The motto of Hus’s life was “truth conquers all.” He was not without fault, and we may criticize him for his lack of understanding and theological mistakes. But all Christians can surely respond with gratitude to the kind of faith set forth in this letter written by Hus less than two weeks before his death:

“Oh most kind Christ, draw us weaklings after Thyself, for unless Thou draw us, we cannot follow Thee! Give us a courageous spirit that it may be ready; and if the flesh is weak, may Thy grace go before, now as well as subsequently. For without Thee, we can do nothing, and particularly not go to a cruel death for Thy sake. Give us a valiant spirit, a fearless heart, the right faith, a firm hope, and perfect love, that we may offer our lives for Thy sake with the greatest patience and joy. Amen.”


Timothy George is dean of Beeson Divinity School of Samford University and served as executive editor of Christianity Today magazineREAD BIO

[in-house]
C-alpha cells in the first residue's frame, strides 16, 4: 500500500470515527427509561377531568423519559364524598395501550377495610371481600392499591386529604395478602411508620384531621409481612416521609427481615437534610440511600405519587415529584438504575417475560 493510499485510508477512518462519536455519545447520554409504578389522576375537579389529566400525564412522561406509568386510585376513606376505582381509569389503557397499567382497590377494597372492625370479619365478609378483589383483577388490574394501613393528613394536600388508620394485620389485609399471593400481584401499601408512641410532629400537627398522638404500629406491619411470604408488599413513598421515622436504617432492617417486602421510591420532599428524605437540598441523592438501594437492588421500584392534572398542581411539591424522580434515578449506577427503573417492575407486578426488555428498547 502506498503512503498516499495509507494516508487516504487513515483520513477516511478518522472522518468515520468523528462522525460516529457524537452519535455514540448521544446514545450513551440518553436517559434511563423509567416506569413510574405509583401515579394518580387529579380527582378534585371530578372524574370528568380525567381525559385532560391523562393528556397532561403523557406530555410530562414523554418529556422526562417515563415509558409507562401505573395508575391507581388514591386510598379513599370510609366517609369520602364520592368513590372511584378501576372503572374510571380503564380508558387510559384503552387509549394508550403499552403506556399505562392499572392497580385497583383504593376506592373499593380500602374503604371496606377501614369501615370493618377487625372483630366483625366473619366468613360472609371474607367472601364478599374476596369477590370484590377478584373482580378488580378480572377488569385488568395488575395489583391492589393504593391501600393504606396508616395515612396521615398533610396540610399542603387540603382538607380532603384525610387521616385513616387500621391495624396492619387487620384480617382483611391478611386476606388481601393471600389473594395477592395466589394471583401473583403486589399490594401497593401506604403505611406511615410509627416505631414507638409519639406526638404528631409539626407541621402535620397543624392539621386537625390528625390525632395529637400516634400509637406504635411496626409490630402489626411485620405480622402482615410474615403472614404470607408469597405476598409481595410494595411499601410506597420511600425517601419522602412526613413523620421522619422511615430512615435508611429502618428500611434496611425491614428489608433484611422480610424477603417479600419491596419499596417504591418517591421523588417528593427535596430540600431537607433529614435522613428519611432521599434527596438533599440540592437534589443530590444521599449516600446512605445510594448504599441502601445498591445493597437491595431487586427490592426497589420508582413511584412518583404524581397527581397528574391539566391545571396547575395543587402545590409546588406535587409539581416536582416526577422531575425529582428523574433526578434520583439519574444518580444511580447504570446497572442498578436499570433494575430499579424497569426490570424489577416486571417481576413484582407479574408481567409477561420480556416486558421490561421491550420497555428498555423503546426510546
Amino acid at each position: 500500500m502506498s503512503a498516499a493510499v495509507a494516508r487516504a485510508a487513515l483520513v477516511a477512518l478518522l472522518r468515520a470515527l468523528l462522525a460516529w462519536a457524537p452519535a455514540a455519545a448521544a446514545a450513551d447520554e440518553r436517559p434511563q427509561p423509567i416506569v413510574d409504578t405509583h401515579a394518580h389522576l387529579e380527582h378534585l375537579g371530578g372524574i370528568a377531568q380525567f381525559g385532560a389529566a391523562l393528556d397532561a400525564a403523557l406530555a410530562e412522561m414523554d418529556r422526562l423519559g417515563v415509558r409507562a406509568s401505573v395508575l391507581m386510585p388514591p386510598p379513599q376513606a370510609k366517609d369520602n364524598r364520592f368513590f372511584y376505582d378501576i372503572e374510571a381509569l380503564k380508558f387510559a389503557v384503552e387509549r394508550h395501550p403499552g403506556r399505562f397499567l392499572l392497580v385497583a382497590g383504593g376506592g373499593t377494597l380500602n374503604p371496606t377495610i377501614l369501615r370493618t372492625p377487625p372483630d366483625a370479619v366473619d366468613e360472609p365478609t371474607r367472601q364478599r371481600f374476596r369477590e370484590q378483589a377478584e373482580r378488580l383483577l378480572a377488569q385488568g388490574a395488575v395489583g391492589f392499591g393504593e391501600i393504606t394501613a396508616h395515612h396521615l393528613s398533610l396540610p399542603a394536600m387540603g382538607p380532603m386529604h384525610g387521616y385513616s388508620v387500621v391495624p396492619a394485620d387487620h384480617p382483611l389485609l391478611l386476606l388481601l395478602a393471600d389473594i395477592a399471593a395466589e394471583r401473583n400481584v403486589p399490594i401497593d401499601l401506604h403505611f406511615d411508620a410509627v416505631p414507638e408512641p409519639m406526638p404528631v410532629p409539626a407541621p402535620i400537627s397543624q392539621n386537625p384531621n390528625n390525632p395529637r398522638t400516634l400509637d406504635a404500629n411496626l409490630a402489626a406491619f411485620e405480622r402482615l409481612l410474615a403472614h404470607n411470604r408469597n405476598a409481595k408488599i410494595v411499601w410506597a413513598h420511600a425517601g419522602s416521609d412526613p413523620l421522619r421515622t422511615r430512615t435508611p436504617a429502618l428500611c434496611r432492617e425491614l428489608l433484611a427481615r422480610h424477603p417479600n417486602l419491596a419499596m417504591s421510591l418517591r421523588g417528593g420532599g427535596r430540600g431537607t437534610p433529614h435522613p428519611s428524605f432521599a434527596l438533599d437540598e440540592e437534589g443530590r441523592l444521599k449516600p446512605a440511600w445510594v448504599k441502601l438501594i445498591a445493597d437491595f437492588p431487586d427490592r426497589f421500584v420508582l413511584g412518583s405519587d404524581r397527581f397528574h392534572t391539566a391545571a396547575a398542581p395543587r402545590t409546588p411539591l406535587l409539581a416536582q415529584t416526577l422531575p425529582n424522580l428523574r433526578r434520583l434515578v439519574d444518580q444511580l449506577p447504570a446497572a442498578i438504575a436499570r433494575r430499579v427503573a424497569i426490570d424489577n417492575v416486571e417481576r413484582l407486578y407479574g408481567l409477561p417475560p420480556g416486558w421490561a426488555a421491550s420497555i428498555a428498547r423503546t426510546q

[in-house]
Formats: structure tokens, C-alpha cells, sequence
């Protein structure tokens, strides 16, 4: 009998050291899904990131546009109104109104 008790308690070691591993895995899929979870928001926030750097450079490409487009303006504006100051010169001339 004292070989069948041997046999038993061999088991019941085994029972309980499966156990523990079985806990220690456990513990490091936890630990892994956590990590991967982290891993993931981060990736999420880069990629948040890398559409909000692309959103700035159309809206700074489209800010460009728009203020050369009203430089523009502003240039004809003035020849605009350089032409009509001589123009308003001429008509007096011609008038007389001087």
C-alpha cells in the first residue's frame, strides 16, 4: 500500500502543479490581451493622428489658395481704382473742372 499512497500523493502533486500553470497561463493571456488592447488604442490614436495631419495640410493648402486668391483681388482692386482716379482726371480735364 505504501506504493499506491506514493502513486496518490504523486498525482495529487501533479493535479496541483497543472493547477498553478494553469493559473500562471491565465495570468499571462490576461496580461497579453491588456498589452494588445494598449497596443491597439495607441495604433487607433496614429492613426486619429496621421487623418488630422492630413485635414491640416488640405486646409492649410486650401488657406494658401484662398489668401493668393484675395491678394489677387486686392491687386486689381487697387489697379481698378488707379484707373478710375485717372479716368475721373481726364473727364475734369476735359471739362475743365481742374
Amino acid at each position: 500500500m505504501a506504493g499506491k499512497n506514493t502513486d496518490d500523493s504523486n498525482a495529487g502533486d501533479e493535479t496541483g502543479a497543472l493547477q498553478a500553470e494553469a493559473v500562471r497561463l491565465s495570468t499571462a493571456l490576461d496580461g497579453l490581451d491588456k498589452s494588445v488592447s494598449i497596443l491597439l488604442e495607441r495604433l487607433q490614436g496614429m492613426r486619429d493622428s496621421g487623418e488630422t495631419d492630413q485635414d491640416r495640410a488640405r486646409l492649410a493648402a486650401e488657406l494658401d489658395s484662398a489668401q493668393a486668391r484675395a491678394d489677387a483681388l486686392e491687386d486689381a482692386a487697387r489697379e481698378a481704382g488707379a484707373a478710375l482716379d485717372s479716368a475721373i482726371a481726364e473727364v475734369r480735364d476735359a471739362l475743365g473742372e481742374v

This article first appeared in Christian History Magazine issue #68.  Thanks to the Christian History Institute for allowing us to republish the article here.  For more information on how you can subscribe to Christian History Magazine, visit www.christianhistoryinstitute.org/magazine.

Posted by bwana in Hus, Lutheran Reformation, Unitas Fratrum, 0 comments
To Build A Fire

To Build A Fire

Jan Hus hoped his incendiary preaching and heated rebukes would purify a tainted church, but the flames consumed him first.

by Dr. Thomas A. Fudge

Constance, Germany, Saturday, July 6, 1415.

Konstanzer Münster

Konstanzer Münster – where Hus’ trial was held.

The cathedral was packed to the doors. A hot heaviness hung in the air. Jacob Balardi Arrigoni, Bishop of Lodi, was preaching from the text, “that the body of sin be destroyed” (Romans 6:6). Cardinals with red hats and bishops wearing miters sat in a semi-circle around a dying man whose chained, emaciated hands were clutched together. Holy Roman Emperor Sigismund occupied an imperial throne in full regalia. In the nave a variety of priestly garments had been carefully laid out on a table.